I love driving through this area. This area feels like you are in another world surrounded by Joshua trees on all sides. It really is just magical. It also helps that my little one usually has a little snooze on this 20 minute detour off the main road.
Scramble on Rock Formations at Skull Rock
There are so many opportunities for scrambling over rocks in Joshua Tree that you must make sure to let your little one get out there and climbing! The rocks are granite which means they are quite rough making rock climbing safe and fun! Our favorite places to clamber over rocks is Jumbo Rocks and Skull Rocks. If you are up for more hiking, check out the 1.7 mile loop nature trail opposite the campgrounds. We have found it’s more fun to just play on the rocks at this point in the day, but the hike is also worth a look.
Explore the Joshua Tree Mine/Ranch History
Joshua Tree has an amazing history that includes mining and homesteading, which has stayed well maintained in the dry desert landscape. Some of these places are well off the beaten trail, but many are quite accessible. Explore Key’s Ranch, Silver Bell Mine or Ryan’s Ranch to get a feel of what this area was once home too.
One of our favorites is the Ryan Ranch Trail. It is a flat, easy 1 mile out and back hike that leads to the remains of Ryan Ranch. Even for non-hikers, this is a fun and easy thing to do in Joshua Tree. Families will enjoy spending time to explore the old adobe brick buildings and looking for the broken windmill, old fencing, ‘trash’ left behind by the settlers and so much more.
Climb Around Arch Rock
You can’t visit Joshua Tree without a photo of Arch Rock – or so say the Instagrammers! Arch Rock is a large rock formation on the Arch Rock desert loop trail. This short 20 minute hike is easy to do and offers beautiful scenery along the way. The trail is located at the White Tank Campground (which is also a favorite camping spot!) making it easily accessible even for day trippers.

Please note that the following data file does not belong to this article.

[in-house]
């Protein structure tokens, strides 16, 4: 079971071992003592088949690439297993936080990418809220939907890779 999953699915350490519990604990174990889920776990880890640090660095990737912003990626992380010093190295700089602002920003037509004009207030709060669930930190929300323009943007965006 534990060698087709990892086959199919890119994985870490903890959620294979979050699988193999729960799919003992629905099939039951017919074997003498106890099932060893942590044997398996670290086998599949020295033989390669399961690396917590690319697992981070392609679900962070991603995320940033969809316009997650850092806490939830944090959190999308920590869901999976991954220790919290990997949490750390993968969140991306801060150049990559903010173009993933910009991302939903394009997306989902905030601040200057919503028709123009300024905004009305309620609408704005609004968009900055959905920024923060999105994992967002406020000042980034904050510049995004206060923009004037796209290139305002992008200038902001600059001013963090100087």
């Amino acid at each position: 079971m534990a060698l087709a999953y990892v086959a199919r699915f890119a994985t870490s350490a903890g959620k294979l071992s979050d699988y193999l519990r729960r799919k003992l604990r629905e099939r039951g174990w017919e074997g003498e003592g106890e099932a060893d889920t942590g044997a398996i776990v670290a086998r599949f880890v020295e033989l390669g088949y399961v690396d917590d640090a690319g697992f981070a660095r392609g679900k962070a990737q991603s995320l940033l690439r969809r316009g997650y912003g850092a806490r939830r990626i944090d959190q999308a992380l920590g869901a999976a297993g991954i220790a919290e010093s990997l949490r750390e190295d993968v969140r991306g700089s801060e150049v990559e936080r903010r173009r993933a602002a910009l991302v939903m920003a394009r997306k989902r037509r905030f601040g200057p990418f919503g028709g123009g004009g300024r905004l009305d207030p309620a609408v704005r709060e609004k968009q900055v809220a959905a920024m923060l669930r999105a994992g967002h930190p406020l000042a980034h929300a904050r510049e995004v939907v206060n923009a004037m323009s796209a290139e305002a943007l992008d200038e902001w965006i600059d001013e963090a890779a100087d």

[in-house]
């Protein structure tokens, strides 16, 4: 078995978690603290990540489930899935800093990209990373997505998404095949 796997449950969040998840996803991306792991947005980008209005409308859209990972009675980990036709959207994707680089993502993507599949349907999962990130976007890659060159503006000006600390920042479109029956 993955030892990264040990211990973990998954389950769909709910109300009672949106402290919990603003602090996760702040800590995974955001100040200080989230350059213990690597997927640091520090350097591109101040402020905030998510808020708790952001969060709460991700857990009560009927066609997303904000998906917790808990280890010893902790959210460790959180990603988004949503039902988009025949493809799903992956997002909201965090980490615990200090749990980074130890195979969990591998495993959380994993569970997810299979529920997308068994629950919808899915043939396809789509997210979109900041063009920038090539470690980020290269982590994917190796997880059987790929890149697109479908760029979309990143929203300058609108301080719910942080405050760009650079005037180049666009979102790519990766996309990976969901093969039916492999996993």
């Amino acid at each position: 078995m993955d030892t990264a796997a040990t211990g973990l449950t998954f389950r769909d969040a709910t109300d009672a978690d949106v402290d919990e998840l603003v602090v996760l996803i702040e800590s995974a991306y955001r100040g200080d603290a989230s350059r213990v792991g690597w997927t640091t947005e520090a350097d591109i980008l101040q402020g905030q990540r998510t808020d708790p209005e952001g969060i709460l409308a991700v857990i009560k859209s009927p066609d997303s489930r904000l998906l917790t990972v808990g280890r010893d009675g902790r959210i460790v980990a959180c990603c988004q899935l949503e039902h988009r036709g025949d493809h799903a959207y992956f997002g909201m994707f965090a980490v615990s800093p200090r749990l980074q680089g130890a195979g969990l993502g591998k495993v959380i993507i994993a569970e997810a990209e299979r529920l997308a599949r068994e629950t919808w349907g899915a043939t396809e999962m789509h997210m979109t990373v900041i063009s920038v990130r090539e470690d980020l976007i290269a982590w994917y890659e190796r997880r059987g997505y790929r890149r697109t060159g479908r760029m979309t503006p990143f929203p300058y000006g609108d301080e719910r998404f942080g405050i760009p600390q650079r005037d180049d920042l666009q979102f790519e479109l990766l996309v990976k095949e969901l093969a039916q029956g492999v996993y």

Discover Preserved Cars from the Past
One of the coolest things I have experienced at Joshua Tree is discovering preserved cars from the past. If you are up for a a little longer hike (2.4 miles), definitely take time to check out the old cars on the Wall Street Mill hike which can be accessed from the parking lot of Barker Dam.
This area of Joshua Tree is a great peak into the history of the park. Seeing an abandoned ore mill (or as some might say a Old West themed Disneyland ride), windmill and mine debris is pretty cool no matter your age. This atmospheric area is perfect for Instagram photos. There is no shade, so plan appropriately when you set out.
Cholla Cactus Garden
One of the best places to visit in Joshua Tree is the Cholla Cactus Garden trail. We highly recommend visiting this area around sunset when the cactus garden looks even more magical with their iridescent glow as dusk sets in. We find this part of the park a great spot (or along the road) to watch the sun go down. If you do the short nature walk here, make sure the kids stay on the path – the cactus needles are long and sharp and seemingly fly around landing on you even when you don’t notice them on the ground!
Stargazing at 29 Palms Observatory
If you have made it to the end of day at Joshua Tree and you still have energy, you must find your way outdoors for stargazing in the dark night sky. One of the best things to do in Joshua Tree is to attend an open observatory night at the 29 Palms observatory. It doesn’t happen every night, but when it does, make sure to visit. Otherwise, head out on your owen, lay down a blanket and enjoy seeing a sky filled with more stars that you have probably ever seen.
Joshua Tree Day Trip Itinerary